Is anyone else having problems with yahoo mail?

Reply Mon 3 Feb, 2014 07:24 pm
I saw in the news that Yahoo had been hacked and that they were recommending that you take some precautions with passwords, etc.

I couldn't get into my Yahoo account on Firefox -- I got a message that said that the site's security certificate had expired. It asked if I wanted to bypass the warning and continue to the site. I didn't.

I was able to get to my mail using Goggle Chrome but now I'm getting the same message from them asking if I want to bypass the warning or not.

I've switched some of my accounts over to my Gmail address but I really need to get into my Yahoo mail to finish moving things.

Should I bypass the warning or not? If I just wait it out will my mail eventually become available again?

Is anyone else having this problem? What did you do?

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Reply Mon 3 Feb, 2014 07:32 pm
I started a thread on that about a week ago, had the same thing going on as you did. No one answered the thread, people probably used to my various computer ignorant rants. Or, maybe more likely, a lot of regulars only look at their My Posts.

My problem is I'm not fond of gmail either. I am able to get my yahoo mail on my Safari, but they usually want a log in about every two weeks and I couldn't log in, same way you had trouble. So, I'm sort of waiting for my email to just stop. I found no place to somehow contact yahoo.

Here's my lonely thread -
Reply Mon 3 Feb, 2014 08:02 pm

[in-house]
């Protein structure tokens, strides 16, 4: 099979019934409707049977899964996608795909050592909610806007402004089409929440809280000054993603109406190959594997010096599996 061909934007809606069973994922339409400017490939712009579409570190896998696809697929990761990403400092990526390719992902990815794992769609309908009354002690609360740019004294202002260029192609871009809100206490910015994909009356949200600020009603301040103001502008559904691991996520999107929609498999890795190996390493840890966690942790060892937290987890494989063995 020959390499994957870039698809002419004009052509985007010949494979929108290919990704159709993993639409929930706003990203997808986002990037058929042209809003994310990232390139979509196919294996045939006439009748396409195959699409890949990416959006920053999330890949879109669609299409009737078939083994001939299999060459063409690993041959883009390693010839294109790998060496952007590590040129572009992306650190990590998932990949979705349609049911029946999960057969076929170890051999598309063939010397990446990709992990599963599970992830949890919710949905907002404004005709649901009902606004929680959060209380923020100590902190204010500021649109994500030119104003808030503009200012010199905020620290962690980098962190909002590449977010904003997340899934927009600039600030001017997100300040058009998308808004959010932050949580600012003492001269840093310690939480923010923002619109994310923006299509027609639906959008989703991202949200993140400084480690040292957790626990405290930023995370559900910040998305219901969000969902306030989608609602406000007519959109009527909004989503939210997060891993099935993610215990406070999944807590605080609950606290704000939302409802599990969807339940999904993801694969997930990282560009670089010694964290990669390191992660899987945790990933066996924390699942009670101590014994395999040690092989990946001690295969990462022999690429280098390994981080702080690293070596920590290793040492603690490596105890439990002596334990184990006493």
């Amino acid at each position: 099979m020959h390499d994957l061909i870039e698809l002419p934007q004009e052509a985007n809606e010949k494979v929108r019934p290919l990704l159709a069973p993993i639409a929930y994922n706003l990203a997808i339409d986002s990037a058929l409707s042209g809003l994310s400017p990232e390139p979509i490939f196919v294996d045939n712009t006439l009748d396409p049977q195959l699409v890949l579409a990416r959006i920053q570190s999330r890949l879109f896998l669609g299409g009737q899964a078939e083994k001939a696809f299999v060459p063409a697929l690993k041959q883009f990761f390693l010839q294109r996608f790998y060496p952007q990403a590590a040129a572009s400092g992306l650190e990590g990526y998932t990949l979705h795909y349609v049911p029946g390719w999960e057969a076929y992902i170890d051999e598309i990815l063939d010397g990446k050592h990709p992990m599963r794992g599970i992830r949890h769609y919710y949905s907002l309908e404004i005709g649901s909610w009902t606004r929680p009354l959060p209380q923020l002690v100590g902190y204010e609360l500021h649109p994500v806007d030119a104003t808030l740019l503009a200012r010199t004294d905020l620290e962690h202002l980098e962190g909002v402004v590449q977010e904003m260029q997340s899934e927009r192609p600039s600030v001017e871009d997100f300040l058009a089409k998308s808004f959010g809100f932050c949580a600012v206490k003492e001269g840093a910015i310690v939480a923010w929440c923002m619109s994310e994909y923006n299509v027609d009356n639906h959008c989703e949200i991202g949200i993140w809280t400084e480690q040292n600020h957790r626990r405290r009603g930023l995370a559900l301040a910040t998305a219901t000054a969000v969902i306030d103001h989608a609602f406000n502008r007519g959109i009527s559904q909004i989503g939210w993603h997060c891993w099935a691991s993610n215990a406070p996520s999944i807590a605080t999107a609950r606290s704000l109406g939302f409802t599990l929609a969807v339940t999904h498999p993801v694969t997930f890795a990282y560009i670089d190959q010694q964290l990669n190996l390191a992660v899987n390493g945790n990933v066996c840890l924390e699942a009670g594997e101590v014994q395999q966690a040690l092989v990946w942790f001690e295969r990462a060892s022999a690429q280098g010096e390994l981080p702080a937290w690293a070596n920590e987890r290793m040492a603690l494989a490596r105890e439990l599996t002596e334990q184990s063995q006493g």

Mine just started yesterday. I got the warning and looked on Mo's iPad for news and saw that it was a problem. The article I saw said that Yahoo was emailing everyone with updates but since I couldn't get into my mail I couldn't get updates. When I got in with Google Chrome there weren't any updates anyway. Its so annoying.

Maybe more people are effected now so maybe someone will have a clue what to do. I really need to access that account! All of my bills are sent there.
Reply Mon 3 Feb, 2014 08:07 pm

About certificate errors
Windows 7 More
Here are answers to some common questions about certificate errors.

Hide all
Why do certificate errors occur?
Certificate errors occur when there's a problem with a certificate or a web server's use of the certificate. A website's certificate identifies the web server and it enables Internet Explorer to establish a secure connection with the site. Internet Explorer can help keep your information more secure by warning you about certificate errors.

How do I know there is a certificate error?
Usually, a blocking page will appear that will warn you about the problem with the certificate. If you choose to ignore the error and continue, the Address bar will turn red and the message Certificate Error will appear in the Security Status bar (next to the Address bar).

Can I go to a website that has a certificate warning?
Yes. While this isn't recommended, you can click Continue to this website (not recommended) on the certificate error blocking page to go to the website. If you ignore the warning page and go to a website that has presented a certificate containing an error, Internet Explorer will remember the certificate while you have your browser open. You can return to the site without receiving another warning for that certificate until Internet Explorer is restarted. However, you will still see the red Address bar and the message Certificate Error in the Security Status bar.

Can I turn off certificate checking?
No, you can't turn off certificate checking in Internet Explorer. If you're receiving certificate errors, it means the website you're visiting is having certificate problems and it doesn't indicate a problem with Internet Explorer.

I'm getting errors on websites I always visit. What should I do?